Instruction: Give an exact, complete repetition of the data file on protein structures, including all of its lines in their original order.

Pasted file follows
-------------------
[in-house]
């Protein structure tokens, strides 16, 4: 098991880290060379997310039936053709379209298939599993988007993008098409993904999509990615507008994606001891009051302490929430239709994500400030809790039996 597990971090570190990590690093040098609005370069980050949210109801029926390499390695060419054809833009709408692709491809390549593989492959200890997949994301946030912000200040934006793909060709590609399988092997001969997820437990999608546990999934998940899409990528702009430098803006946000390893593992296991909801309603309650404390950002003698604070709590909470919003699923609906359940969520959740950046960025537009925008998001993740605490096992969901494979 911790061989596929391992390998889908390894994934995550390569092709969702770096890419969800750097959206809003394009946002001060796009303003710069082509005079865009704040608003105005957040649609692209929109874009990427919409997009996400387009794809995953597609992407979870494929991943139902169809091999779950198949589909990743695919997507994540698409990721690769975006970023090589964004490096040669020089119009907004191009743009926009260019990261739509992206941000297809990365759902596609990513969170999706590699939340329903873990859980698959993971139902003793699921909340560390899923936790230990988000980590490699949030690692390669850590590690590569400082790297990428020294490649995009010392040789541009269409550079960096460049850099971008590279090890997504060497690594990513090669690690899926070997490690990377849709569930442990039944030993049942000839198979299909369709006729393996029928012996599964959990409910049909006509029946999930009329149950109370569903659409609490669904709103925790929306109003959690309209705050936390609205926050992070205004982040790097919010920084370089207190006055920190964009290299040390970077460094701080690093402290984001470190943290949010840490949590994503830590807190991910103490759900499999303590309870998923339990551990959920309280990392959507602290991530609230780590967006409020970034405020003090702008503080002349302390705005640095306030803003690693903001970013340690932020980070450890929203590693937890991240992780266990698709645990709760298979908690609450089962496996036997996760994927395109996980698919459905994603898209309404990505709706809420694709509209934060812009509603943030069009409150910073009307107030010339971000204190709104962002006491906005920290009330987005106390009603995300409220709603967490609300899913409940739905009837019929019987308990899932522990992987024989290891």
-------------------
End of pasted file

[in-house]
């Protein structure tokens, strides 16, 4: 098991880290060379997310039936053709379209298939599993988007993008098409993904999509990615507008994606001891009051302490929430239709994500400030809790039996 597990971090570190990590690093040098609005370069980050949210109801029926390499390695060419054809833009709408692709491809390549593989492959200890997949994301946030912000200040934006793909060709590609399988092997001969997820437990999608546990999934998940899409990528702009430098803006946000390893593992296991909801309603309650404390950002003698604070709590909470919003699923609906359940969520959740950046960025537009925008998001993740605490096992969901494979 911790061989596929391992390998889908390894994934995550390569092709969702770096890419969800750097959206809003394009946002001060796009303003710069082509005079865009704040608003105005957040649609692209929109874009990427919409997009996400387009794809995953597609992407979870494929991943139902169809091999779950198949589909990743695919997507994540698409990721690769975006970023090589964004490096040669020089119009907004191009743009926009260019990261739509992206941000297809990365759902596609990513969170999706590699939340329903873990859980698959993971139902003793699921909340560390899923936790230990988000980590490699949030690692390669850590590690590569400082790297990428020294490649995009010392040789541009269409550079960096460049850099971008590279090890997504060497690594990513090669690690899926070997490690990377849709569930442990039944030993049942000839198979299909369709006729393996029928012996599964959990409910049909006509029946999930009329149950109370569903659409609490669904709103925790929306109003959690309209705050936390609205926050992070205004982040790097919010920084370089207190006055920190964009290299040390970077460094701080690093402290984001470190943290949010840490949590994503830590807190991910103490759900499999303590309870998923339990551990959920309280990392959507602290991530609230780590967006409020970034405020003090702008503080002349302390705005640095306030803003690693903001970013340690932020980070450890929203590693937890991240992780266990698709645990709760298979908690609450089962496996036997996760994927395109996980698919459905994603898209309404990505709706809420694709509209934060812009509603943030069009409150910073009307107030010339971000204190709104962002006491906005920290009330987005106390009603995300409220709603967490609300899913409940739905009837019929019987308990899932522990992987024989290891």